The Hills: real-ity TV?

Sorry if I’m a bit behind in passing on this story, but apparently The Hills–MTV’s spinoff of Laguna Beach that follows rich young adults as they live (and work?) in LA’s Hollywood hills–has been facing a lot of controversy recently about whether or not it is really “reality” television. I know I know, it’d be a huge shocker to anyone who has ever watched Lauren’s glamorous life or observed Heidi and Spencer’s ridiculous relationship to find out it they were acting, but those are the rumors. Anyway, check out this interview from Best Week Ever with a guy who went on a date with Lauren in an episode earlier this season (it’s the guy she took to Brody’s beach house party); he was incredibly honest in the interview (about Lauren, Brody, and the show in general), it’s really interesting stuff. Lauren has never specifically responded to the interview (that I know of), but she did comment on the rumors that The Hills is scripted in Us Magazine (there is even a viewer poll on the question, “Do you think the show is real or fake?”).

A lot of people watch shows like The Hills and its MTV counterpart Real World (the original reality show) and they’re not all teenagers. I watch both shows every week and so do several other people I know who are older than the shows characters, yet I think I watch them from a different perspective than most. To say I don’t view them as entertainment would be a lie, but I also watch them as a cultural or societal study; seeking to discover how the shows connect with viewers in real ways, as if watching an episode of The Hills has the ability to meet a person’s needs on some level or help them make sense of life and has a potentially scary way of shaping how we make meaning. If I am truthful, I cannot claim that watching these shows is always part of my social/cultural “experiment,” but I do like to think of it as homework for the masters degree I am currently pursuing in the areas of “Theology & Pop-Culture.” It’s from a theological perspective that I attempt to observe culture, and when considering shows like The Hills I am lead to ask several difficult questions, like, Why do we watch these shows? What is so fascinating about Lauren and her friend’s lives that we care so much if they are real or scripted? Are we jealous of how they’re living? Is it perhaps just some strange way for us to “experience” what it would be like to be young, rich and beautiful living in Hollywood? Why do I watch The Hills every week (with my roommate) and get so wrapped up in the story lines (e.g., why do I get so frustrated by Spencer?). These are all interesting questions and I’m not sure I have any answers, but shows like The Hills are very popular right now and even though it probably won’t be a show for very much longer, I’m sure it will be replaced by something else that will appeal to people in the same ways (MTV seems to know what it is that we are looking for and they give us just enough of it to keep us coming back for more every week).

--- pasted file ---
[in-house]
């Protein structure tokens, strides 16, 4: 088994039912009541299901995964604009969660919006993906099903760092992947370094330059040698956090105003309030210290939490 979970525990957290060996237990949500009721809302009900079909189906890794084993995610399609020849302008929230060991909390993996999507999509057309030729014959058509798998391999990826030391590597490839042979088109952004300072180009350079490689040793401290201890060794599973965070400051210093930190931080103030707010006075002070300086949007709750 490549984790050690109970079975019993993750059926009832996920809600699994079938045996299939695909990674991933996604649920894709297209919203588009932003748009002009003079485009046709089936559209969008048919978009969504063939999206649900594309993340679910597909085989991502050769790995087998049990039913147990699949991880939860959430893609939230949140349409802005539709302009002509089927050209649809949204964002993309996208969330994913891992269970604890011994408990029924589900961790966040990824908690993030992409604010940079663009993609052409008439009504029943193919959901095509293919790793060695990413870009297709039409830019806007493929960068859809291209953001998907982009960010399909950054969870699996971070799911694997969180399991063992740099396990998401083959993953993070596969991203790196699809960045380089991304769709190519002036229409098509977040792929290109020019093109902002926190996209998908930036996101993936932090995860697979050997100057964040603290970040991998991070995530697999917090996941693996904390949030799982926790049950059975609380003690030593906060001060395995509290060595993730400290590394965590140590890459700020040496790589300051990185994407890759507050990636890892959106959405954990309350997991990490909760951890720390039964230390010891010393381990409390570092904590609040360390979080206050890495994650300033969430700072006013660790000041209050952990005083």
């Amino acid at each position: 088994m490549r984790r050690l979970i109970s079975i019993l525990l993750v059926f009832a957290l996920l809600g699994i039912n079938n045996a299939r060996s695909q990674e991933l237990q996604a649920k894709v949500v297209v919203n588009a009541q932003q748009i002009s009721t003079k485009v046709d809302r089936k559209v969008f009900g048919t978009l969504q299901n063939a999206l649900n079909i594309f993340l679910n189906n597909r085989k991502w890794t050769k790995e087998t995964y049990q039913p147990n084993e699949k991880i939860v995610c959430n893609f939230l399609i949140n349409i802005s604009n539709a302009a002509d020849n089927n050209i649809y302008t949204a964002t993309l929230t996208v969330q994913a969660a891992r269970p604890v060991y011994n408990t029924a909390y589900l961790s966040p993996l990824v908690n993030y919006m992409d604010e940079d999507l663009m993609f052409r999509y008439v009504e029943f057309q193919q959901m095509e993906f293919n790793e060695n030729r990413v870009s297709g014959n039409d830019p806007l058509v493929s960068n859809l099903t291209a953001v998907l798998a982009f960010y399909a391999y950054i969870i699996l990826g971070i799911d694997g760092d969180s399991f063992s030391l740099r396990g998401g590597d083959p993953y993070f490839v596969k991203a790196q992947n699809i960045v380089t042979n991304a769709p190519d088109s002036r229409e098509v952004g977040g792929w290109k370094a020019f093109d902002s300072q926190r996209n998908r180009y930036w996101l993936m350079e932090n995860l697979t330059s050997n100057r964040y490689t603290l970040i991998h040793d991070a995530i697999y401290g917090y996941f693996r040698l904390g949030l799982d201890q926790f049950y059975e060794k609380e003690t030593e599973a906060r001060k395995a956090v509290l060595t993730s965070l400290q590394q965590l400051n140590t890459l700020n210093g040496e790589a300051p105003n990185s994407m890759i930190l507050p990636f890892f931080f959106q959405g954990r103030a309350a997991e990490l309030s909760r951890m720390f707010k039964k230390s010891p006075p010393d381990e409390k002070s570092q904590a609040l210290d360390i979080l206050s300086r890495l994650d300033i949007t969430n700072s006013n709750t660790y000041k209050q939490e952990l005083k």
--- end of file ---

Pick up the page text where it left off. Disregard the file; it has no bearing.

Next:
For anyone who is interested, MTV is airing a two-hour special this Sunday (December 8 at 5:00pm central) called “Lauren Looks Back,” following Lauren from her high school days in Laguna as “LC” to her fashion career in Los Angeles today. My DVR is already set.

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